COSCO Makes 500-Ship Fleet A Role Model

Tuesday, November 02, 1999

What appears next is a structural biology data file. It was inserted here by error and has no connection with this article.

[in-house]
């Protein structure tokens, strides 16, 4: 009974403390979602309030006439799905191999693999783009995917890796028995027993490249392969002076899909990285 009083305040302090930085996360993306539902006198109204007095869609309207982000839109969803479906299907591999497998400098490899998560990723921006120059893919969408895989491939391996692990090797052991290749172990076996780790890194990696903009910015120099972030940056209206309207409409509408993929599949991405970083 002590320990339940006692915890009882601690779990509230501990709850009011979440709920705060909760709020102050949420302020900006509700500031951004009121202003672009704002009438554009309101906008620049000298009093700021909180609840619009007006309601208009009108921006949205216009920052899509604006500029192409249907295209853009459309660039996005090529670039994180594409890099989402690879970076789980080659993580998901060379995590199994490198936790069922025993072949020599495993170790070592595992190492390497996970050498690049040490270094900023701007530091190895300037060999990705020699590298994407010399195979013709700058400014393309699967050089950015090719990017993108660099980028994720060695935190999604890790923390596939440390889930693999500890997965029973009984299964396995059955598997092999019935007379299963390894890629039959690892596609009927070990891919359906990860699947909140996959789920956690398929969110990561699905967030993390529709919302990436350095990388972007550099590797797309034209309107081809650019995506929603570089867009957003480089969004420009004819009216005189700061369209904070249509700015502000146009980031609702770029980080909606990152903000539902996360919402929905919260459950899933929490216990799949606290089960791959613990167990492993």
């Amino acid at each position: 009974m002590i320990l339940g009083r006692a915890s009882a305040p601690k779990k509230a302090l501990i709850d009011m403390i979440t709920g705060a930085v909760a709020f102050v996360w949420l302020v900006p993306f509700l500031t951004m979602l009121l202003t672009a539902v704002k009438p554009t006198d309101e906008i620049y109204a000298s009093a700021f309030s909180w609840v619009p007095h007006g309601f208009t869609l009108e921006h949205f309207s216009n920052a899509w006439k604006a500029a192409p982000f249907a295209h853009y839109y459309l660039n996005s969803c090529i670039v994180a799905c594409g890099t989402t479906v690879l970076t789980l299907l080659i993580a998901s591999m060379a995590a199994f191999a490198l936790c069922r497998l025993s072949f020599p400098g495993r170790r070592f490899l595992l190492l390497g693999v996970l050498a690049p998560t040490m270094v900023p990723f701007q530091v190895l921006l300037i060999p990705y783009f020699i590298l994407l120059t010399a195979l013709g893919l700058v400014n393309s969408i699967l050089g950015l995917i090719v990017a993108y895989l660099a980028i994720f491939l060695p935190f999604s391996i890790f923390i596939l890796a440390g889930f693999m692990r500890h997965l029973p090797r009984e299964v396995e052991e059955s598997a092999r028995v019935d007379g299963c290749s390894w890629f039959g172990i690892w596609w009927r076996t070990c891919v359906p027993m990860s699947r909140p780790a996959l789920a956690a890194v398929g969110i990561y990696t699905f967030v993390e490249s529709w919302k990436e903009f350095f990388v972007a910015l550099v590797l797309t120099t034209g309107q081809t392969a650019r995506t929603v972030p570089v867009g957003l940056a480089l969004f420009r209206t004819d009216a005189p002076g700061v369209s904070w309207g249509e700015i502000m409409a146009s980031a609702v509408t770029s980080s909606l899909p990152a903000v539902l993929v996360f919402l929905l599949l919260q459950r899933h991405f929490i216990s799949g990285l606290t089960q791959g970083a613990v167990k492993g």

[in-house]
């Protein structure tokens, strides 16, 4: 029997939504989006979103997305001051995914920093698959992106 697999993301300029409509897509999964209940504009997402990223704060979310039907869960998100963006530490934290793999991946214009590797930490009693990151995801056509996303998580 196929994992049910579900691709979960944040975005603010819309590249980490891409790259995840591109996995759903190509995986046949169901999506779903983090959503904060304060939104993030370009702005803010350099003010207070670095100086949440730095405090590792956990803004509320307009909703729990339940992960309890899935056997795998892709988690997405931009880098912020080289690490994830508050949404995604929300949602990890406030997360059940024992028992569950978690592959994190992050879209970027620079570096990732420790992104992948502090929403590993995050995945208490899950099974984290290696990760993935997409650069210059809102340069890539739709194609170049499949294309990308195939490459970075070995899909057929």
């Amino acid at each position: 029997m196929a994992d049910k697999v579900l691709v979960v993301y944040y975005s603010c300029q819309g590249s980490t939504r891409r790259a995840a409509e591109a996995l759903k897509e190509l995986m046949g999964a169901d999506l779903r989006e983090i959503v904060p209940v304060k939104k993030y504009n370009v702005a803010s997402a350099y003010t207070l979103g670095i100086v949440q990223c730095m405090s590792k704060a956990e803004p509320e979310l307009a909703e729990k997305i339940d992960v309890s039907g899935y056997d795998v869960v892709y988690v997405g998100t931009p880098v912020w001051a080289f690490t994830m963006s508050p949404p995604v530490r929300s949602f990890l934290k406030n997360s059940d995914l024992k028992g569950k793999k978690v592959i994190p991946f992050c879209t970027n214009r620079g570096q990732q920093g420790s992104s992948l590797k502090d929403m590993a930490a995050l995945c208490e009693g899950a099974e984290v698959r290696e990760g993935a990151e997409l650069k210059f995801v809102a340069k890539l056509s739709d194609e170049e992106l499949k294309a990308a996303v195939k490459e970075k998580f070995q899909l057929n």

Although it has a tradition of "keeping a low profile", China Ocean Shipping (Group) Company (COSCO) has provided something of a beacon for the industry in nurturing a seminal, safety-related development. Its bold decision to fit a multi-function navigation support and tracking system, the product of Sino-British technical collaboration, aboard every unit of its near 500-strong fleet, undoubtedly advances the cause of digital chart-based electronic navigation. The resultant Global Navigation Intelligence System (GNIS) combines a raster chart display with meteorological, tidal, current and port data, plus route planning and fleet tracking, as well as search and rescue capabilities within a software and hardware regime which caters for the evolution of the various technologies. It therefore promises immediate safety and operational benefits, while serving the longer-term requirements of the shipowner. Just as attention to quality in a shipbuilding environment can be favorable to productivity, a safety-driven approach in shipping can yield improved, long-run efficiency. COSCO thereby expects to achieve savings in its considerable bunkering bill, through greater navigational precision. For example, the calculation of a Great Circle route, and the computation and correction of track errors, is fully automatic under GNIS. COSCO's pragmatism, in part a reflection of the seagoing background of most of its senior management, is complemented by the long-term vision expressed in its investment in GNIS. While first-hand bridge experience exists in depth among its decision-makers, with an attendant respect for the role of accumulated experience and knowledge in the science of navigation, the company is keenly aware of the impact and potential of "universal information" in application to shipboard systems. GNIS is an embodiment of fundamental change in the tools of navigation and in the control of fleets. It allows all navigation functions to be effected in one place in a unified manner, giving instantaneous and accurate ship's position, course and track information, and should contribute to the watchkeeper's peace of mind and eliminate several potential sources of human error. Furthermore, the automated transmission of data back to the company's shoreside organization will strengthen COSCO's cargo tracing and tracking system, giving customers greater certainty regarding the status of goods in transit. The outfit, which went aboard the 3,500-TEU containership Da He at the U.K. North Sea port of Felixstowe in September, marked the start of a five-year program to equip every existing vessel with GNIS. The equipment has also been incorporated into the technical specification for the entire COSCO newbuild program, currently running to more than 30 ships, including the recently booked further series of 5,250-TEU, wider-than-Panamax linehaul vessels from Kawasaki Heavy Industries. The immediate emphasis on retrofits promises early benefits from the system. The commonality of such equipment throughout the fleet, one of the world's largest, means that a COSCO deck officer will encounter the same type of navigation system on any ship. The shipping industry has not been noted for such standardization, which promotes rapid user familiarity and hence safety and efficiency, and COSCO can be commended in helping to steer matters in the right direction. Key inputs to GNIS are the Admiralty Raster Chart Service (ARCS), the digital electronic charts provided in weekly-updated CD form by the UK Hydrographic Office(UKHO), and worldwide weather data sourced from the Chinese Meterological Administration's subsidiary Global Weather Routing Technology Company. The Suffolk-based company SCD, an Admiralty chart agent and ship delivery firm, is supplying the Navigator GNIS package, which has been developed in close co-operation with COSCO itself using a specialist British software firm, Electronic Navigation Systems (ENS). While raster-based charts are at the heart of the system now being supplied, GNIS is fully compatible with vector system charts, as an important, future-oriented feature. Since worldwide coverage of ENC (vector) charts based on official data is still some way off, raster and so-called dual-fuel arrangements (using vector sets where available for localized areas) offer clear practical advantages for mariners and shipowners.
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